An 18th century tollhouse used to charge travellers as they passed through Yorkshire in the 18th century has been saved after rural leaders struck a deal with Natural England and the owner of the decaying rare building.
The Grade II-listed Punchard Gill tollhouse was built to collect money from drivers after the Reeth to Tan Hill road in Arkengarthdale was turnpiked in 1770, allowing the transport of smelted lead from nearby Swaledale. The coalfield at Tan Hill also saw increased traffic on the route.
One of 13 vulnerable tollhouses in the National Park, it has been deployed as a farming store for the past century, but was listed on the Buildings at Risk register because of its urgent need for repair work.
“There is so much history linked to this building – it’s fantastic to see it restored to its former glory,” said Dr Margaret Nieke, Natural England’s Historic Advisor.
“It shows how Natural England’s agri-environment schemes are helping to safeguard the historic environment in this much-loved part of the Yorkshire Dales.”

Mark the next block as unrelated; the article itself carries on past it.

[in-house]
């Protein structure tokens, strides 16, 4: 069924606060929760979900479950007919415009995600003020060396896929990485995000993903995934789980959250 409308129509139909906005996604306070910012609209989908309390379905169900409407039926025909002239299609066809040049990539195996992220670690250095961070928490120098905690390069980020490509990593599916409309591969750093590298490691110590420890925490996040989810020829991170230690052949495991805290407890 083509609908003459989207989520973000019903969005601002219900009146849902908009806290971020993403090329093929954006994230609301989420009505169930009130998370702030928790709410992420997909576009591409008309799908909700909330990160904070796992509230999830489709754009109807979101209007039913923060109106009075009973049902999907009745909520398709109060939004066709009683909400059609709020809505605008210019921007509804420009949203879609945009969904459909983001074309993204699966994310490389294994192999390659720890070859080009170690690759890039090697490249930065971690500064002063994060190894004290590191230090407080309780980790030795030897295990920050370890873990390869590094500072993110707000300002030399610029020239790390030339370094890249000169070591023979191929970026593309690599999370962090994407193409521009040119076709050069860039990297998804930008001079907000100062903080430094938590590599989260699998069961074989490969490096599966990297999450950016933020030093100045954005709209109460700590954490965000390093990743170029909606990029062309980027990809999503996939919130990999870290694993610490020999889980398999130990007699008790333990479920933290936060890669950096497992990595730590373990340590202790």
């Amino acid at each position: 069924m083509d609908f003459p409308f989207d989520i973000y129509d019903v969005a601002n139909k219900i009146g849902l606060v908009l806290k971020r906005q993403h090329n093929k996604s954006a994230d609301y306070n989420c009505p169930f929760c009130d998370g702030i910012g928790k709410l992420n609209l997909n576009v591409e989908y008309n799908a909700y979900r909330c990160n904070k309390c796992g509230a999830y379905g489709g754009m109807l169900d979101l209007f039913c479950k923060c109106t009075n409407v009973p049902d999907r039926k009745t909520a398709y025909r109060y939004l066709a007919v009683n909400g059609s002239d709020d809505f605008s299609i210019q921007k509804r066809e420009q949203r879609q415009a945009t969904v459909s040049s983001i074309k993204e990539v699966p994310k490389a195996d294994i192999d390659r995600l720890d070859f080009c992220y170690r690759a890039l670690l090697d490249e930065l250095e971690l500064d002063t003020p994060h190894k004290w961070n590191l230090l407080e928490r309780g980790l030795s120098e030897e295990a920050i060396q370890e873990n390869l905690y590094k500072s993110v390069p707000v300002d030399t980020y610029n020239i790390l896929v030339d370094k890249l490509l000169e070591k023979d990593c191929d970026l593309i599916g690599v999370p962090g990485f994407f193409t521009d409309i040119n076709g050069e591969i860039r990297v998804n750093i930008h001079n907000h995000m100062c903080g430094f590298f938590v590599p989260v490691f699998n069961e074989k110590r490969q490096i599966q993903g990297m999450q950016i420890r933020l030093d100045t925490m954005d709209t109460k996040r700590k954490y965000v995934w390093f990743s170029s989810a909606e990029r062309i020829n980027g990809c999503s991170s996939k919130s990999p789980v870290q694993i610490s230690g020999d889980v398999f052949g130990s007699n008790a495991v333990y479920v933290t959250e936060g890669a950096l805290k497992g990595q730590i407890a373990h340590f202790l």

The building’s position, at the edge of enclosed land and the start of moorland, made it difficult for drivers of wheeled vehicles to avoid paying tolls. Censuses held by the Yorkshire Dales National Park Authority suggest it was occupied by roadmakers, a cattle jobber, coal merchants and coal miners during the 19th century, although it is thought to have been largely unoccupied after the 1880s.
Punchard Gill’s current owner, Paul Harker, said the tollhouse had been “deteriorating rapidly” before experts stepped in to reroof it, rebuild stonework, renew external joinery and improve the guttering.
“With the help of the Authority and Natural England, a thorough renovation has taken place,” he added.
“The building has now been preserved for future generations.”